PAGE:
Dutch 3D service bureau, Visual First employs FDM Nylon 12CF carbon-filled thermoplastic to replace metal machine parts for its customer, The Chocolate Factory.  The ability to 3D print machinery replacement parts on-demand has significantly reduced machine downtime, ensuring production line continuity for the company.

Based in Rotterdam (Netherlands), The Chocolate Factory runs a network of packaging machines, with the company’s daily throughput relying on the smooth operation of a simple, yet very important, hook-shaped metal part that lifts wrapped bars onto a conveyer belt. The only thing is that, the part often malfunctions and requires replacement three times a month. However, since each replacement part is handmade, delivery can take over a month.

It is crucial that the packaging machine is always operational, especially during hectic periods such as Christmas,” explains Carl van de Rijzen, Business Owner at Visual First. Thanks to additive manufacturing, they can now manufacture customized replacement parts on-demand that can perform just as effectively as the metal machine parts.

We can 3D print and deliver production parts to The Chocolate Factory in under a week, which is vital to ensuring manufacturing line continuity.

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When 3D printed, carbon-filled thermoplastic can replace metal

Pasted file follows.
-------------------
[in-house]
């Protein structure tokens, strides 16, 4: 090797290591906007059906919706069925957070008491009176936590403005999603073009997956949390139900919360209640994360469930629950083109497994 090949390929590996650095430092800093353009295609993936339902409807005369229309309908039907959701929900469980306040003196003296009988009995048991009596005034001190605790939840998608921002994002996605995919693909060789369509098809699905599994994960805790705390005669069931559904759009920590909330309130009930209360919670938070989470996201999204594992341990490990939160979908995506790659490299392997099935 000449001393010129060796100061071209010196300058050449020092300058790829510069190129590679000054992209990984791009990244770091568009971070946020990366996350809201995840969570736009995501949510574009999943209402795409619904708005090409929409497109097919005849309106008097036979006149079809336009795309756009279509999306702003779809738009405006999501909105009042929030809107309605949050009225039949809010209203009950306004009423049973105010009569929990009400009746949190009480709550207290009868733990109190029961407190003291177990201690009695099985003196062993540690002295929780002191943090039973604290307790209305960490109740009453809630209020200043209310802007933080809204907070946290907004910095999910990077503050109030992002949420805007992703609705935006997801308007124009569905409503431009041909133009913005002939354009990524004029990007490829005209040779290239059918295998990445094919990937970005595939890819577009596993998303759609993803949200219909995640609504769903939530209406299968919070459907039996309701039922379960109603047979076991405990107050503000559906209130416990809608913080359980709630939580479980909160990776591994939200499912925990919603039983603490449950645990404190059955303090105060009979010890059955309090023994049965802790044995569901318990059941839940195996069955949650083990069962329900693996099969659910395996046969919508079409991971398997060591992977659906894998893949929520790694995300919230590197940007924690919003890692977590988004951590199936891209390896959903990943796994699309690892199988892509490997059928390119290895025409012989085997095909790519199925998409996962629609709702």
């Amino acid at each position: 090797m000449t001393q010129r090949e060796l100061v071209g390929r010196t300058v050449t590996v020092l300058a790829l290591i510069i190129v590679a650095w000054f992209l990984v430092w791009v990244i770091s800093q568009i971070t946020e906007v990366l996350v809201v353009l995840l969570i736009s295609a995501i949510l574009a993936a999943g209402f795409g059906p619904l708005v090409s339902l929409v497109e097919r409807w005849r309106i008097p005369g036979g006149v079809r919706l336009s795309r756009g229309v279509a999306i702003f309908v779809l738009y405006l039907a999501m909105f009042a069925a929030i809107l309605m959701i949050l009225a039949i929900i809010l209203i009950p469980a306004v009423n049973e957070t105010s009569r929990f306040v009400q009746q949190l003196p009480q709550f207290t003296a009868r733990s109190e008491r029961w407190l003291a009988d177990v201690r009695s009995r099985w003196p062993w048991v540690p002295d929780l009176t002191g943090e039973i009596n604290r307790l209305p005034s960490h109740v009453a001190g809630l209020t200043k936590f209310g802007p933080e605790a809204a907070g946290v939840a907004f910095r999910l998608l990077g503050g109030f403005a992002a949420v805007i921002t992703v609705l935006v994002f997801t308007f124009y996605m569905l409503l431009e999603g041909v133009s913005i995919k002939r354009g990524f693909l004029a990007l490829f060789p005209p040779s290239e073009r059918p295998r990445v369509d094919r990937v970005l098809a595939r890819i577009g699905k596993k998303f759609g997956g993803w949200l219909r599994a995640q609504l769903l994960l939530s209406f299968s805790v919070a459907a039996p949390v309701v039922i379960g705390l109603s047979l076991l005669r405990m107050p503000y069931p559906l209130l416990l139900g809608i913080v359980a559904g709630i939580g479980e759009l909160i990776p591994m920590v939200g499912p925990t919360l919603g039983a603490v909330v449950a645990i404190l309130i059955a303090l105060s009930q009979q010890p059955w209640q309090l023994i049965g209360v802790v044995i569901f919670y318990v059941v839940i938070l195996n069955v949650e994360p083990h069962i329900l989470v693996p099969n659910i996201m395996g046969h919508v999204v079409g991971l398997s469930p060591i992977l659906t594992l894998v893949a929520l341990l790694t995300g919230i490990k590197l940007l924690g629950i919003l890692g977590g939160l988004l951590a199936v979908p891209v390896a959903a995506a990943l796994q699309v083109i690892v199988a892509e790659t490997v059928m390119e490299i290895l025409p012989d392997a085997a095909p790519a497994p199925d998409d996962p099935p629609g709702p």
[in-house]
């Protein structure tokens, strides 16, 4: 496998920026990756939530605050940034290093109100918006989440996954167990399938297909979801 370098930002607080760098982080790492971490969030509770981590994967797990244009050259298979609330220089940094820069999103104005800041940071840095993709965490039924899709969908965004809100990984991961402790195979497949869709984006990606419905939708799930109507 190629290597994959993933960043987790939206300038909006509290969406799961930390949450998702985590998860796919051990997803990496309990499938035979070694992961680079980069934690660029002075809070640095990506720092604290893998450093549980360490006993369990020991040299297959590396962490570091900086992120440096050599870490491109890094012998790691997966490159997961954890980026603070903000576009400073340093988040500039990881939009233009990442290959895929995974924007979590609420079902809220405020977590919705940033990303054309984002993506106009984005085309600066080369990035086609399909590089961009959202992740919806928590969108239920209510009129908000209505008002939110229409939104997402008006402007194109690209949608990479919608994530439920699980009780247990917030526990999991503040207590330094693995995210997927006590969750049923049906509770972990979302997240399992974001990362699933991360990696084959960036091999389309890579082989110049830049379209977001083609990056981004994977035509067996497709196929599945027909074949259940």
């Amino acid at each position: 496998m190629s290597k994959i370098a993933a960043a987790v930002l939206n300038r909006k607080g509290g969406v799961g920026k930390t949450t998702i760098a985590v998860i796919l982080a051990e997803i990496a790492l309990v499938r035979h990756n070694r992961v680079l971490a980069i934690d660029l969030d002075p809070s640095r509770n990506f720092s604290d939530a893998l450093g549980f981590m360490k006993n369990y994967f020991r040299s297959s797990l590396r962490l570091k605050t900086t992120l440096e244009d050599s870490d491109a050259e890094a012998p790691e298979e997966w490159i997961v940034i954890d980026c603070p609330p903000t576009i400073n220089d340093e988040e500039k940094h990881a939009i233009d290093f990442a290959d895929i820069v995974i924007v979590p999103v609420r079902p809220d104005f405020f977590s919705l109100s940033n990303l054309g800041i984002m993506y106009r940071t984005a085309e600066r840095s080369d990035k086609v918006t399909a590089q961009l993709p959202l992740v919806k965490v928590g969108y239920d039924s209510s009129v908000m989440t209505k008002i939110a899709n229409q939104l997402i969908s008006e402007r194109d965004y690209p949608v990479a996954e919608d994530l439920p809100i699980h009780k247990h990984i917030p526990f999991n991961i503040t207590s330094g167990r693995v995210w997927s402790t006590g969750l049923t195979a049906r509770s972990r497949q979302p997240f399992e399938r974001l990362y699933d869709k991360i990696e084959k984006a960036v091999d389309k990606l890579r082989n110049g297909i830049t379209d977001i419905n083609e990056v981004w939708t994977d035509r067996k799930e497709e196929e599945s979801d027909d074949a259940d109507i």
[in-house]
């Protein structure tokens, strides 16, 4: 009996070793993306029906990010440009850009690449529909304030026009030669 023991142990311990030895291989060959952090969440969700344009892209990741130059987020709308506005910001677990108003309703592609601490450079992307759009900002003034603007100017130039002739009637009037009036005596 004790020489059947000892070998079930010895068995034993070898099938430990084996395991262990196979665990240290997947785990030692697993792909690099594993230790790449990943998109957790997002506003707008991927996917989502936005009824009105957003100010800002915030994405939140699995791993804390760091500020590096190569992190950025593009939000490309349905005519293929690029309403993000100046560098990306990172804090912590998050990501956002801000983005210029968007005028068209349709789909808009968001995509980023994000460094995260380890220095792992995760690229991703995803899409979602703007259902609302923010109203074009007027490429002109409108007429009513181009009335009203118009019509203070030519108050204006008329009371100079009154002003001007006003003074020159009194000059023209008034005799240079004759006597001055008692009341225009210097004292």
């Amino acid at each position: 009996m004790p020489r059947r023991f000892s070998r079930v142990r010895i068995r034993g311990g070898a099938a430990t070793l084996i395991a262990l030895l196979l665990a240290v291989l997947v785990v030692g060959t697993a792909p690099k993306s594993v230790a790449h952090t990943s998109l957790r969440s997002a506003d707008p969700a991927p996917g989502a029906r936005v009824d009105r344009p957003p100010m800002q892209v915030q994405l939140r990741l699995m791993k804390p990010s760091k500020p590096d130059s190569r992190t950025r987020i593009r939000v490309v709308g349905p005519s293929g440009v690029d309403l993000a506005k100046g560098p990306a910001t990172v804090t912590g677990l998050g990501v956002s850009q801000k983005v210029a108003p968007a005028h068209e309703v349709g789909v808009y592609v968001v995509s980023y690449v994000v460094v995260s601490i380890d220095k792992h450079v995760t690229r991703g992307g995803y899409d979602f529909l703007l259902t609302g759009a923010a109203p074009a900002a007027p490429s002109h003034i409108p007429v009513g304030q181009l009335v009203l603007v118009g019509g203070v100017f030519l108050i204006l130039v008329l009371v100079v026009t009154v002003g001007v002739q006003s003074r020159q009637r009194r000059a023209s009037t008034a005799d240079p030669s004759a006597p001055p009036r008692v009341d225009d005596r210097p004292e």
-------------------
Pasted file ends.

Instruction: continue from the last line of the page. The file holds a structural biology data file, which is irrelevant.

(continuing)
FDM Nylon 12CF composite material is a carbon-filled thermoplastic that contains 35% chopped carbon-fiber. Manufactured with the Stratasys Fortus 450mc Production 3D Printer, the replacement machine part is now used at the plant.

Before the use of this composite material, constant human intervention implied that the functionality of the metal part suffered and the machine was often damaged. “Now, with the ability to optimize the design of the part with the Fortus 450mc, this has improved due to the part being much lighter than its metal counterpart,” continues van de Rijzen. “The Chocolate Factory is also enjoying significant economic benefits too, with the team reporting a 60% cost reduction on the part.”

The Chocolate Factory is now turning to Visual First to solve other design challenges – most notably, to develop a prototype casting mold to test acceptance of its products. Traditionally this is made from plastic, which is both time consuming and expensive. Aware of the potential of 3D printing, they will 3D printed molds produced on the Fortus 450mc and the company will be able to develop its production processes.

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